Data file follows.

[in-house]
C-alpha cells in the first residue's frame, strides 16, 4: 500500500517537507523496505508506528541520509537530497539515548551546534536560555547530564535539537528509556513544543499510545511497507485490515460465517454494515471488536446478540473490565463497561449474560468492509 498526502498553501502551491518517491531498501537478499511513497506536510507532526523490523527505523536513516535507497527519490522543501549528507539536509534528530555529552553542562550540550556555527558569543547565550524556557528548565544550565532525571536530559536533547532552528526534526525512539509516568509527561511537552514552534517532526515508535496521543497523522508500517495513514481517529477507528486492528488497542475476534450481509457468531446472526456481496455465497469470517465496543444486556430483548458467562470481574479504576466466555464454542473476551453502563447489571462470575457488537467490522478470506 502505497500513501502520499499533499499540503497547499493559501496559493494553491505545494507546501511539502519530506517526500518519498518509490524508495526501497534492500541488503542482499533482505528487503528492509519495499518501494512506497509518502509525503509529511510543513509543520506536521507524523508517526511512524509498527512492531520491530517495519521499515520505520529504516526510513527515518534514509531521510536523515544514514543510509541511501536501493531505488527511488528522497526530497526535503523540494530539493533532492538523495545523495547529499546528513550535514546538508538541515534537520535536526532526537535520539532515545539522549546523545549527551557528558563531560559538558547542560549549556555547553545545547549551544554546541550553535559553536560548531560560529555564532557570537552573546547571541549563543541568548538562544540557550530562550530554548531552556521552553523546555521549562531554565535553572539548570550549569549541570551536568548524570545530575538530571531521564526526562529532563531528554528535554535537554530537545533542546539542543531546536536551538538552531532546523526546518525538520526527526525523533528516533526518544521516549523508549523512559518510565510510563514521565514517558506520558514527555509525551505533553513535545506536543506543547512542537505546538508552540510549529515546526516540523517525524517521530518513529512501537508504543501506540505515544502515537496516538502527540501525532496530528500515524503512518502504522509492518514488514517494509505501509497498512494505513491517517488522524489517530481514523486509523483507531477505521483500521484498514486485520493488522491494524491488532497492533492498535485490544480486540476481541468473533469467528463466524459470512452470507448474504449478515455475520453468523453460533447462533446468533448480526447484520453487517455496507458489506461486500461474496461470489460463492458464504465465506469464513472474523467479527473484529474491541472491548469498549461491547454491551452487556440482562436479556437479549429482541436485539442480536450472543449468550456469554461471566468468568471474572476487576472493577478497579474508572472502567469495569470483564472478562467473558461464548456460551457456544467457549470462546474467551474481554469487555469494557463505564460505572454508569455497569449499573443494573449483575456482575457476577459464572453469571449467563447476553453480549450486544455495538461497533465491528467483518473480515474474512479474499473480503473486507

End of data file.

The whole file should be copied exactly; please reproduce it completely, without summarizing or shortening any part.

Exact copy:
[in-house]
C-alpha cells in the first residue's frame, strides 16, 4: 500500500517537507523496505508506528541520509537530497539515548551546534536560555547530564535539537528509556513544543499510545511497507485490515460465517454494515471488536446478540473490565463497561449474560468492509 498526502498553501502551491518517491531498501537478499511513497506536510507532526523490523527505523536513516535507497527519490522543501549528507539536509534528530555529552553542562550540550556555527558569543547565550524556557528548565544550565532525571536530559536533547532552528526534526525512539509516568509527561511537552514552534517532526515508535496521543497523522508500517495513514481517529477507528486492528488497542475476534450481509457468531446472526456481496455465497469470517465496543444486556430483548458467562470481574479504576466466555464454542473476551453502563447489571462470575457488537467490522478470506 502505497500513501502520499499533499499540503497547499493559501496559493494553491505545494507546501511539502519530506517526500518519498518509490524508495526501497534492500541488503542482499533482505528487503528492509519495499518501494512506497509518502509525503509529511510543513509543520506536521507524523508517526511512524509498527512492531520491530517495519521499515520505520529504516526510513527515518534514509531521510536523515544514514543510509541511501536501493531505488527511488528522497526530497526535503523540494530539493533532492538523495545523495547529499546528513550535514546538508538541515534537520535536526532526537535520539532515545539522549546523545549527551557528558563531560559538558547542560549549556555547553545545547549551544554546541550553535559553536560548531560560529555564532557570537552573546547571541549563543541568548538562544540557550530562550530554548531552556521552553523546555521549562531554565535553572539548570550549569549541570551536568548524570545530575538530571531521564526526562529532563531528554528535554535537554530537545533542546539542543531546536536551538538552531532546523526546518525538520526527526525523533528516533526518544521516549523508549523512559518510565510510563514521565514517558506520558514527555509525551505533553513535545506536543506543547512542537505546538508552540510549529515546526516540523517525524517521530518513529512501537508504543501506540505515544502515537496516538502527540501525532496530528500515524503512518502504522509492518514488514517494509505501509497498512494505513491517517488522524489517530481514523486509523483507531477505521483500521484498514486485520493488522491494524491488532497492533492498535485490544480486540476481541468473533469467528463466524459470512452470507448474504449478515455475520453468523453460533447462533446468533448480526447484520453487517455496507458489506461486500461474496461470489460463492458464504465465506469464513472474523467479527473484529474491541472491548469498549461491547454491551452487556440482562436479556437479549429482541436485539442480536450472543449468550456469554461471566468468568471474572476487576472493577478497579474508572472502567469495569470483564472478562467473558461464548456460551457456544467457549470462546474467551474481554469487555469494557463505564460505572454508569455497569449499573443494573449483575456482575457476577459464572453469571449467563447476553453480549450486544455495538461497533465491528467483518473480515474474512479474499473480503473486507